When Edwin Almonte first steps foot into the room, you can just feel the warmth of an old soul radiating off of him. He is confident and comfortable with an honest smile.
He joined The Door, one of Variety New York’s grantees, after hearing about it from his friend in September of 2015, but he never imagined that he would be entering a whole new world. Born in the Dominican Republic, Edwin moved to the United States at the age of 9. Leaving his mother behind, he says was one of the hardest things he had ever done. He came to live with an aunt and his cousins without ever having met them before. The move was earth shattering, from the new culture to the language. He had always been a good student and a quick learner so it did not take long for him to adjust academically. Though dealing with loneliness was particularly challenging to Edwin.
Edwin believes that becoming a young adult is difficult no matter where you come from, but you are never given anything you cannot handle. He says that coming to terms with the fact that he liked boys and he never dressed the same as his peers was like a weight being lifted off his shoulders. It was okay that he was different.
When asked why he came to The Door, he simply states, “I wanted to find a good use of time”. He had already graduated from High School the previous year and decided to take a year off in life, as he put it, to try and figure out where he wanted to go. He was 17 at the time, and never wants to be 17 again. He did not know what to expect. With hundreds of other youth and young adults at The Door, between the ages of 12 and 24, it was easy to feel even the slightest bit overwhelmed. He immediately felt like he was back in High School with the same loneliness creeping up again.
Edwin gained some perspective when he reminded himself why he went to The Door in the first place. He wanted to better himself. To do things that he wouldn’t be able to do otherwise. His face lights up when talking about his experiences at The Door. He explains, “I knew it would be a great place if I stayed focused.” Of The Door, he says, “Being here, there are things that I didn’t know I could do, like painting.”
He smiles when he remembers the day his teacher said, “paint.” He decided to try it out and ended up crying afterwards. His newfound confidence and pride overwhelmed him. It was surreal. To be able to see and convey so many emotions in the form of art was an indescribable feeling for him. He was even more elated when he sold his art for commission at The Door.
He describes that one of his favorite parts of joining The Door is the fact that there is no judgment there. If you need help or you want some advice, the staff are there for you. “The people at The Door aren’t like our parents. Parents always push the way they see life onto how you should live, the staff won’t push their life onto you.” He knows that to be happy, you have to pick something you love. He appreciates that adults at The Door do their best to help the youth but ultimately let them decide for themselves what they want to do. He mentions the amazing assistance The Door provides for some of the homeless youth he knows. “I think it’s so important for young people to have this kind of space.”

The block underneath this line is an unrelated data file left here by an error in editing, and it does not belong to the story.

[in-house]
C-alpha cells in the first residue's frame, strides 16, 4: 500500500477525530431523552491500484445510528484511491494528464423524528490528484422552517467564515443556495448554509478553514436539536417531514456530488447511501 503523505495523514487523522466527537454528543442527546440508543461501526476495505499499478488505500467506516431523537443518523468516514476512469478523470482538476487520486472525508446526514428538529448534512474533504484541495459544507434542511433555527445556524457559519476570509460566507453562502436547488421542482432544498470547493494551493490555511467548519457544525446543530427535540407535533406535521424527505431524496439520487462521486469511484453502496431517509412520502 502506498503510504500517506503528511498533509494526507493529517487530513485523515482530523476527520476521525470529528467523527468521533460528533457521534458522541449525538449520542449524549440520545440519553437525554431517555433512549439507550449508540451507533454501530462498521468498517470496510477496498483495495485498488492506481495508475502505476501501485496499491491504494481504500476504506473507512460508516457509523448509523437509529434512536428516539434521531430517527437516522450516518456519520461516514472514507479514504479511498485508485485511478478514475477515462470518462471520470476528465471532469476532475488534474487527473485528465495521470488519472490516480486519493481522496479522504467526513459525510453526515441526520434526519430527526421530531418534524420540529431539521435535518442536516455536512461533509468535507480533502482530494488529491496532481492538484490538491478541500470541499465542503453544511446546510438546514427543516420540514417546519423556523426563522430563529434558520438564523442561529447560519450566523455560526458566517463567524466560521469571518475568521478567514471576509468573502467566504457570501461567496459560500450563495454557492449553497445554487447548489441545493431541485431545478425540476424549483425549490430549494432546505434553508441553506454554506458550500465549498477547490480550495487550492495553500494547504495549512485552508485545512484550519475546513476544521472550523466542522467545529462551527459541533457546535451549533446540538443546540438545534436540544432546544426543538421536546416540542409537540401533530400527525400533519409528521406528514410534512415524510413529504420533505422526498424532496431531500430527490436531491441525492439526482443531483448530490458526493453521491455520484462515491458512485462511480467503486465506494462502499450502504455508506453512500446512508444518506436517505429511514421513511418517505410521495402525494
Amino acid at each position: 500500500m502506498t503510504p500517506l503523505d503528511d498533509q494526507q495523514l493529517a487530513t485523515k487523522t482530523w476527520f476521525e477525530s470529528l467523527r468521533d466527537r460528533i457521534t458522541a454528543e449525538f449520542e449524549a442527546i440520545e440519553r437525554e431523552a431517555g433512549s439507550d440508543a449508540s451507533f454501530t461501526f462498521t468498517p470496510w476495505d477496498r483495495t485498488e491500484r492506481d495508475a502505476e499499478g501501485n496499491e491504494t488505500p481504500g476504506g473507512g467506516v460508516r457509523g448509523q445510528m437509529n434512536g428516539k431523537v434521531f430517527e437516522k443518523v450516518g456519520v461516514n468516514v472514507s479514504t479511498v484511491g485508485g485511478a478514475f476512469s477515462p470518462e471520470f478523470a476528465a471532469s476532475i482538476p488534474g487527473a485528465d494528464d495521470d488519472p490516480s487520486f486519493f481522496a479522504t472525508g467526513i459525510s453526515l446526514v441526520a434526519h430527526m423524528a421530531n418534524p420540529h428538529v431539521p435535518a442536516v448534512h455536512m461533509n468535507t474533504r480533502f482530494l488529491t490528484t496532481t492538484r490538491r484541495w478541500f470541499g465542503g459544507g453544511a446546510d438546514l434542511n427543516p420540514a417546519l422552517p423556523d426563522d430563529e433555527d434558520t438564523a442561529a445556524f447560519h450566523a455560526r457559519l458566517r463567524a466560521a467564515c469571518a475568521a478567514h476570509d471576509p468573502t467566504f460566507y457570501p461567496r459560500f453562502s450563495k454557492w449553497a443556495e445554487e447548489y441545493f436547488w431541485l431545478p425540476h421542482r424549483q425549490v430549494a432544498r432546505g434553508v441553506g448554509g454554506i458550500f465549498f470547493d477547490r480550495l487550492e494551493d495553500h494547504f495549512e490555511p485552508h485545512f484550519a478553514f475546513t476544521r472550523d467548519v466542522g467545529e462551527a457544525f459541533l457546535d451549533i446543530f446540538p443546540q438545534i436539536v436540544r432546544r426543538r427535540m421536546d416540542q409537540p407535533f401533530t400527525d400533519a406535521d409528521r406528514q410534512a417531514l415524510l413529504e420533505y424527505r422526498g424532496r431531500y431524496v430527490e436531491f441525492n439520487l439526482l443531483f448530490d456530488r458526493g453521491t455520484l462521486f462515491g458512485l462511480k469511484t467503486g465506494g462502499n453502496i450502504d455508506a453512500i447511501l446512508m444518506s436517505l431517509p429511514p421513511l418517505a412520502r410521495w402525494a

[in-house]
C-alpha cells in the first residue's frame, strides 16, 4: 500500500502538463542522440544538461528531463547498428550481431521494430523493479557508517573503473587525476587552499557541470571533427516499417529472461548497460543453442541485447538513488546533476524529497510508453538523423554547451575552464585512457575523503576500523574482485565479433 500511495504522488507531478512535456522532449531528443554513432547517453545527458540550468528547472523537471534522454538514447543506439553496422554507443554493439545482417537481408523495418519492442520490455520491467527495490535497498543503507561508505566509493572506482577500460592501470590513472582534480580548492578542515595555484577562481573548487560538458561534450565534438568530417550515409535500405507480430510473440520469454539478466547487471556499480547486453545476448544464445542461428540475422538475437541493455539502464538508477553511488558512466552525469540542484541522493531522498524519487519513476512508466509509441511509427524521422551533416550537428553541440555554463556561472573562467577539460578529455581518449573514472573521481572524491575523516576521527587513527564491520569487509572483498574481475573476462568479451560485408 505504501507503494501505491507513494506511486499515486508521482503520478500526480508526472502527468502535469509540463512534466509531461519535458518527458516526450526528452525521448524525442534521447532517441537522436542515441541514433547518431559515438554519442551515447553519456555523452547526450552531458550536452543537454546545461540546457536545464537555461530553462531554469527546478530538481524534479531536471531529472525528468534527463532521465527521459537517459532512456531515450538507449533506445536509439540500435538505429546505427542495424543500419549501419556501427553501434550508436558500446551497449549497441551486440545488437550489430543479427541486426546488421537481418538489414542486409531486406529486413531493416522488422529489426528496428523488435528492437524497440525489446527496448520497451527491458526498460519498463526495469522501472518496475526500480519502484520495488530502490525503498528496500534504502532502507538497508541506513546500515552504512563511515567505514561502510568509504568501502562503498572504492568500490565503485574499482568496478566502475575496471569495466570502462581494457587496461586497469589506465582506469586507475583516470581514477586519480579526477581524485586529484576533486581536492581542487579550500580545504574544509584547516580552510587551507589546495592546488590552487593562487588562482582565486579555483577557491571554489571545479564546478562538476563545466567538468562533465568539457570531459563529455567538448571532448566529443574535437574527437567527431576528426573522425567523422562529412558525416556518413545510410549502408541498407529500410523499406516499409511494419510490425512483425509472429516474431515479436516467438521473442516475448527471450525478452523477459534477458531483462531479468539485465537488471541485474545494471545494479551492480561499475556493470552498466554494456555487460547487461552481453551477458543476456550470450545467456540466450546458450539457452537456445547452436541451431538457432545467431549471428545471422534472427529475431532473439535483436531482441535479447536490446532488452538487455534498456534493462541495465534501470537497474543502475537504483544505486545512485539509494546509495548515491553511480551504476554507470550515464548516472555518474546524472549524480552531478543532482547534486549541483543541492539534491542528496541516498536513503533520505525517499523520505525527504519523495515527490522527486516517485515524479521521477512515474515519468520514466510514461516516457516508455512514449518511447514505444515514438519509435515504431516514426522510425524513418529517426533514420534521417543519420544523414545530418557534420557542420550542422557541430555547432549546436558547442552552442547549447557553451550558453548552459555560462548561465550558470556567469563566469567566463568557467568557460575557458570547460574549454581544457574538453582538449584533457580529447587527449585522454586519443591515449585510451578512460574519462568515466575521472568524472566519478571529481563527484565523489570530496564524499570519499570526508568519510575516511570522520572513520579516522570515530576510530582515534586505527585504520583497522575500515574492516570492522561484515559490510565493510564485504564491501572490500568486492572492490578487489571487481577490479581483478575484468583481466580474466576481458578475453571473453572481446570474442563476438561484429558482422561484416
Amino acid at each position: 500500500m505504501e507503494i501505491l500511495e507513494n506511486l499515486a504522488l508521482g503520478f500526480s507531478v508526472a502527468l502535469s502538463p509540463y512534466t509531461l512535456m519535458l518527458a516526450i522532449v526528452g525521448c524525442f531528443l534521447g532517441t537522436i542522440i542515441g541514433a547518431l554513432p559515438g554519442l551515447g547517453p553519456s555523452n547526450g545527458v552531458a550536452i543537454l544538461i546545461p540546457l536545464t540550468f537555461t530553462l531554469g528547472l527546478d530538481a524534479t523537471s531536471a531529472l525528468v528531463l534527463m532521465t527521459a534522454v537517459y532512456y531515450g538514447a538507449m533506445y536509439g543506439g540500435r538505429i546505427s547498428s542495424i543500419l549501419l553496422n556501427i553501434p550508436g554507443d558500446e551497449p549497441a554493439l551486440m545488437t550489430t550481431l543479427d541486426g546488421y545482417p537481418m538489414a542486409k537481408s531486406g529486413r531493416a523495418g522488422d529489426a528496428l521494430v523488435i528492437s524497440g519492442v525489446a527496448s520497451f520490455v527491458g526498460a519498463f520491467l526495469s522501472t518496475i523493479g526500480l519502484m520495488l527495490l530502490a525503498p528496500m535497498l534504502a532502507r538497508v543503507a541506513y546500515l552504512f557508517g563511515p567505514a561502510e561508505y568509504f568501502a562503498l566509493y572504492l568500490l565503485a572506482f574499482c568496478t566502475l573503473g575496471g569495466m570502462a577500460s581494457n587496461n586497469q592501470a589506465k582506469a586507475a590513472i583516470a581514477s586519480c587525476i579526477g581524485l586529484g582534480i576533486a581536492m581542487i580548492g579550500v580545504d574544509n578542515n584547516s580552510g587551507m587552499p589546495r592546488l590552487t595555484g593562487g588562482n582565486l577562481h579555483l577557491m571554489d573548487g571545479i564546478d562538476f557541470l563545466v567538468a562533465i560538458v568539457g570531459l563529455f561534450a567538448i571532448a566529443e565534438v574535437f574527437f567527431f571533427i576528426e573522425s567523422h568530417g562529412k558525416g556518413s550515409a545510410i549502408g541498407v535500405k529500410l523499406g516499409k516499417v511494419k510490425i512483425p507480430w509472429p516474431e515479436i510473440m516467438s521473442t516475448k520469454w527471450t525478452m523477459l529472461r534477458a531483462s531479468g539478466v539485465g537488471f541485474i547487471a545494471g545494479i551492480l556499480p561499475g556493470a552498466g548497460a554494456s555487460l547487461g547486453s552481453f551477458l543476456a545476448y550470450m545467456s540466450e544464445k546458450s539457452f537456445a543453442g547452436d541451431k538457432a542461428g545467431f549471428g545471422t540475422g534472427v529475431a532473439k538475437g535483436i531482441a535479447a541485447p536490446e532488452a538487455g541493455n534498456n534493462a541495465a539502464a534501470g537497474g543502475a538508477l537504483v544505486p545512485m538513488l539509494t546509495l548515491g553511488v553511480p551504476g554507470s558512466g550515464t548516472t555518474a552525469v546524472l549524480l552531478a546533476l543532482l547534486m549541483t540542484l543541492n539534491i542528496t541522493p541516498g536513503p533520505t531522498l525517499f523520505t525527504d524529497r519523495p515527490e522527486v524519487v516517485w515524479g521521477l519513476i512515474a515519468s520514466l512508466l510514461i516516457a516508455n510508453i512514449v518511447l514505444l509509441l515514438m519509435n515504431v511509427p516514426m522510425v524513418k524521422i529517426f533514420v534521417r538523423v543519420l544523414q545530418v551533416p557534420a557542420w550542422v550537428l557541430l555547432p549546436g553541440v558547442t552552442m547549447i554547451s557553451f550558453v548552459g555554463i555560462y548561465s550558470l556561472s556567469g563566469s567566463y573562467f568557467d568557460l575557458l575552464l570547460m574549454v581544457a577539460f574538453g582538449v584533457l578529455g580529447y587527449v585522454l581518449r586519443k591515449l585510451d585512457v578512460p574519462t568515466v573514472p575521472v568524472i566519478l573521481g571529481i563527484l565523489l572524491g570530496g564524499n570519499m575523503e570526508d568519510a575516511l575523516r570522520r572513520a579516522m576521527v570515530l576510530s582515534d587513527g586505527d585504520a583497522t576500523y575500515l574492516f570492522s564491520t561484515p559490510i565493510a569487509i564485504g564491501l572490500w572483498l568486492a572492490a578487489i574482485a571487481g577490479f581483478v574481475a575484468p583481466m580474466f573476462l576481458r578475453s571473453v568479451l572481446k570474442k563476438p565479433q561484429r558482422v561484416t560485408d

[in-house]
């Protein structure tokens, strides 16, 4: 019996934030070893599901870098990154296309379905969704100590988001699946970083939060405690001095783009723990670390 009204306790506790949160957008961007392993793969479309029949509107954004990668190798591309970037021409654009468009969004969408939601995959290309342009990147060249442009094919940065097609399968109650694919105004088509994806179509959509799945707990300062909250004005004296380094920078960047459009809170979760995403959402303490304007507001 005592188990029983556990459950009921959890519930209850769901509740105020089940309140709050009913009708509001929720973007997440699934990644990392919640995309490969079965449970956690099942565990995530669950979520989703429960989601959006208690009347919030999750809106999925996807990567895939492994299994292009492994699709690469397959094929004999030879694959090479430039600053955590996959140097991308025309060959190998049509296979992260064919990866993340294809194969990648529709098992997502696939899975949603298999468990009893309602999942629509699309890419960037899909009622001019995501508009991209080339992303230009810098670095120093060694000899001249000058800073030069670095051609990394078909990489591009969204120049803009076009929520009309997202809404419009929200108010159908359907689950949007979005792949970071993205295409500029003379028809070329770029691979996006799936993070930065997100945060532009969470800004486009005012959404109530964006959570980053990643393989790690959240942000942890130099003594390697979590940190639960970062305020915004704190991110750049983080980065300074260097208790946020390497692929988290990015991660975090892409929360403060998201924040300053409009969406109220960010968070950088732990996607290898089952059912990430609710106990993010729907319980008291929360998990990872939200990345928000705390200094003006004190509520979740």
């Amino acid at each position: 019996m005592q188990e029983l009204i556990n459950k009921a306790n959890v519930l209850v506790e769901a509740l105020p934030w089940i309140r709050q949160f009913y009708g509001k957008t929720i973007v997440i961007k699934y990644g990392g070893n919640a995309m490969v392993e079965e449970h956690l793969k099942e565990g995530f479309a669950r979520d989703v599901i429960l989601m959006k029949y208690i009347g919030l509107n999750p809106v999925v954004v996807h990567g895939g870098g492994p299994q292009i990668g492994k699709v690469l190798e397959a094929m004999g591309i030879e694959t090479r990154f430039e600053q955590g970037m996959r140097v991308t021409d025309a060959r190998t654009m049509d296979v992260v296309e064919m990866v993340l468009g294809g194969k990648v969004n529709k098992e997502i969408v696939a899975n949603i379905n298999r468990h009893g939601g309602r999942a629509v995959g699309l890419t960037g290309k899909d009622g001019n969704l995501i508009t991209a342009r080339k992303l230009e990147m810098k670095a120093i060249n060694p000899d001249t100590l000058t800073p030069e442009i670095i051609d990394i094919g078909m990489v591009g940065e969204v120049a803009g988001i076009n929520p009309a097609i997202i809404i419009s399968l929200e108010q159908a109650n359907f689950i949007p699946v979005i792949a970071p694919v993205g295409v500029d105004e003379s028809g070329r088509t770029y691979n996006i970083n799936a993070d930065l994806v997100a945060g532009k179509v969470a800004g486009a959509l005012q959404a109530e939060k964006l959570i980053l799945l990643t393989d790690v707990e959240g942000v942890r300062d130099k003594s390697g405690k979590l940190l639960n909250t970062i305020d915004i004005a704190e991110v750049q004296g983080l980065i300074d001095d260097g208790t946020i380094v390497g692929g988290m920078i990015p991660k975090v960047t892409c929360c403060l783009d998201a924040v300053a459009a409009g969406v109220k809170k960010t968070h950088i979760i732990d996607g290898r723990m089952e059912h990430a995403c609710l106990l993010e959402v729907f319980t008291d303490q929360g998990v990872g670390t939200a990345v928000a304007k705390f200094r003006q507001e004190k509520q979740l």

Edwin has not limited his amazing talent to just painting. He is broadening his horizons and began playing the guitar. He’s also starting to do vocals and began basic training in ballet. Recently, he had his first singing performance and was overjoyed that he wasn’t nervous. Additionally, with some help from the staff at The Door, he received and just recently accepted an internship at Museo Del Barrio. The internship not only offers Edwin a new opportunity, but also a look at potential careers that support the arts. He admits, “I had no idea that there were so many things that go on with running a museum.”
Of course, settling on a definite career path is a little ways off for Edwin. Right now, participating at The Door and making art, is what he feels he needs to be doing. His art helps to keep the things that happened to him in his past. He uses his art to take his negative experiences and put them all on canvas or in song. “I know that I’m going to continue music. I don’t know what I’m going to do in the next year or 5 years from now but I’m still figuring it out.”
Exposure to the arts has given Edwin new perspectives on life. After a contemplative pause he says, “Sometimes, life roughs you up, but I’m very proud of the choices I’ve made. My love for art and music came with all of the dysfunction in my life and it helped me through it.”
Most of his art are self-portraits and at first he was apprehensive to show anyone his work. It was too raw, too fresh and too personal. All of that seemed to melt away and even now, the delight that glows on his face is marvelous. Edwin says that seeing his inner self on paper releases any negativity he has held onto all these years.
“I’m not doing art for other people, but it is nice for me to do something that I find helpful and also help someone else. I can show them things are possible.”
With wisdom beyond his years he states, “You don’t have to be an artist to make art, you have to make art to be an artist.” The work and the effort are what make you who you are, not the circumstance.
With just a paintbrush and a microphone, Edwin is changing his future and inspiring others to do the same.